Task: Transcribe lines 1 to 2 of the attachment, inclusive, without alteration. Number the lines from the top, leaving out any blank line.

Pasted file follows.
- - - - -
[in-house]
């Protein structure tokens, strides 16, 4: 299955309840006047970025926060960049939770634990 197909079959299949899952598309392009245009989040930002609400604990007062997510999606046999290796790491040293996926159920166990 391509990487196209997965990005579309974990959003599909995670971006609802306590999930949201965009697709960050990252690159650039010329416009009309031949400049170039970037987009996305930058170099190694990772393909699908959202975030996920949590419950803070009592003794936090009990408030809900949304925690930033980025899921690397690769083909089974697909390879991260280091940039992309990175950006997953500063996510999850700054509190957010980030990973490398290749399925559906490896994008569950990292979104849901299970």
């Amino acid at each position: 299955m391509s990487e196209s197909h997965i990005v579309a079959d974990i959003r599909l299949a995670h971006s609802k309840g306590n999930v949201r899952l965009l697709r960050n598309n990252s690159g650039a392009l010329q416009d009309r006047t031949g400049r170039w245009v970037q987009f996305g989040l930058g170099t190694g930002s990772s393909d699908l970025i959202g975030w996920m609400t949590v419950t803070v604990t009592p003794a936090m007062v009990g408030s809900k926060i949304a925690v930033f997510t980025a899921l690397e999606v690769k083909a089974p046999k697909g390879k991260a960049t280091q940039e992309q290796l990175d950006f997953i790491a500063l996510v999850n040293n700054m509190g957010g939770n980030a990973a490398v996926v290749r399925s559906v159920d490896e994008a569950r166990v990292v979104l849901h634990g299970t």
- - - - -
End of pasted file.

[in-house]
């Protein structure tokens, strides 16, 4: 299955309840006047970025926060960049939770634990 197909079959299949899952598309392009245009989040930002609400604990007062997510999606046999290796790491040293996926159920166990 391509990487196209997965990005579309974990959003599909995670971006609802306590999930949201965009697709960050990252690159650039010329416009009309031949400049170039970037987009996305930058170099190694990772393909699908959202975030996920949590419950803070009592003794936090009990408030809900949304925690930033980025899921690397690769083909089974697909390879991260280091940039992309990175950006997953500063996510999850700054509190957010980030990973490398290749399925559906490896994008569950990292979104849901299970």